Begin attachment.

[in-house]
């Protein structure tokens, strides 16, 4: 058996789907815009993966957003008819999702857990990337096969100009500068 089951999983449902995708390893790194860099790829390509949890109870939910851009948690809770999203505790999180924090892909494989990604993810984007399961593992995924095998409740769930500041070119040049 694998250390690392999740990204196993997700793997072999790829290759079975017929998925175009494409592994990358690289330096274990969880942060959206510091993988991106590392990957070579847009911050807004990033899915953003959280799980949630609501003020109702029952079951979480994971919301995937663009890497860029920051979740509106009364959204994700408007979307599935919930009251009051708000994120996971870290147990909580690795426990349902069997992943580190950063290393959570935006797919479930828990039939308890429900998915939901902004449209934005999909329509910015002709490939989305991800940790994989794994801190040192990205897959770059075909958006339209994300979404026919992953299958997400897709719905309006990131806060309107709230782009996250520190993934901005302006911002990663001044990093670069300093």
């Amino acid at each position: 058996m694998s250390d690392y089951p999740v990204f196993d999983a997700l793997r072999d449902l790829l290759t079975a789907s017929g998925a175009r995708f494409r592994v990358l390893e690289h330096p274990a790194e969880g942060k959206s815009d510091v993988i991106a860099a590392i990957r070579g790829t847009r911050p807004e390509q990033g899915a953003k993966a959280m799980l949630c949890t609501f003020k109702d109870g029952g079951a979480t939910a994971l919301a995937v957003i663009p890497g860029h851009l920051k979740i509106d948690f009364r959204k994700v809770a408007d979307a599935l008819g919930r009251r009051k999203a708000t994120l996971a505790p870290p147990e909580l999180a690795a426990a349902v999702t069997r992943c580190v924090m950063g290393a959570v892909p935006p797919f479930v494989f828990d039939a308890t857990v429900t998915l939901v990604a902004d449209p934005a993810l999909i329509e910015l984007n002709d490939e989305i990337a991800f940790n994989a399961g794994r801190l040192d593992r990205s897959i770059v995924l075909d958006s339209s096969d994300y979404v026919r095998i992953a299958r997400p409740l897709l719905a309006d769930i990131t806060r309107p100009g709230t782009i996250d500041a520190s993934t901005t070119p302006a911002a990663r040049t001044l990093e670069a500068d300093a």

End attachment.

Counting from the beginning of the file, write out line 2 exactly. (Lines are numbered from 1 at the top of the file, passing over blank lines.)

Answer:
């Protein structure tokens, strides 16, 4: 058996789907815009993966957003008819999702857990990337096969100009500068 089951999983449902995708390893790194860099790829390509949890109870939910851009948690809770999203505790999180924090892909494989990604993810984007399961593992995924095998409740769930500041070119040049 694998250390690392999740990204196993997700793997072999790829290759079975017929998925175009494409592994990358690289330096274990969880942060959206510091993988991106590392990957070579847009911050807004990033899915953003959280799980949630609501003020109702029952079951979480994971919301995937663009890497860029920051979740509106009364959204994700408007979307599935919930009251009051708000994120996971870290147990909580690795426990349902069997992943580190950063290393959570935006797919479930828990039939308890429900998915939901902004449209934005999909329509910015002709490939989305991800940790994989794994801190040192990205897959770059075909958006339209994300979404026919992953299958997400897709719905309006990131806060309107709230782009996250520190993934901005302006911002990663001044990093670069300093």